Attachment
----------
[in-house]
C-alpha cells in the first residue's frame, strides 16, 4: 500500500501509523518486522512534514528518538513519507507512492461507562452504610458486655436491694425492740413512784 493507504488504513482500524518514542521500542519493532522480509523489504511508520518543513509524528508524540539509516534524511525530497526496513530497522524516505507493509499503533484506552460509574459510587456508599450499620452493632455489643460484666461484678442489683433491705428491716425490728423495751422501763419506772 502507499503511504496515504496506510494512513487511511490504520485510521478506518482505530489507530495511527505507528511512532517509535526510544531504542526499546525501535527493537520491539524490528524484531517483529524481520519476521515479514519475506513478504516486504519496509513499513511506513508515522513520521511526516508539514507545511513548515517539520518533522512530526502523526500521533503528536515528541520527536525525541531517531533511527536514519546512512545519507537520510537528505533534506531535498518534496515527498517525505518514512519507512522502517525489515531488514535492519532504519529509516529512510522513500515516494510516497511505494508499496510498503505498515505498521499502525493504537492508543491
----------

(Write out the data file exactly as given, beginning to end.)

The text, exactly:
[in-house]
C-alpha cells in the first residue's frame, strides 16, 4: 500500500501509523518486522512534514528518538513519507507512492461507562452504610458486655436491694425492740413512784 493507504488504513482500524518514542521500542519493532522480509523489504511508520518543513509524528508524540539509516534524511525530497526496513530497522524516505507493509499503533484506552460509574459510587456508599450499620452493632455489643460484666461484678442489683433491705428491716425490728423495751422501763419506772 502507499503511504496515504496506510494512513487511511490504520485510521478506518482505530489507530495511527505507528511512532517509535526510544531504542526499546525501535527493537520491539524490528524484531517483529524481520519476521515479514519475506513478504516486504519496509513499513511506513508515522513520521511526516508539514507545511513548515517539520518533522512530526502523526500521533503528536515528541520527536525525541531517531533511527536514519546512512545519507537520510537528505533534506531535498518534496515527498517525505518514512519507512522502517525489515531488514535492519532504519529509516529512510522513500515516494510516497511505494508499496510498503505498515505498521499502525493504537492508543491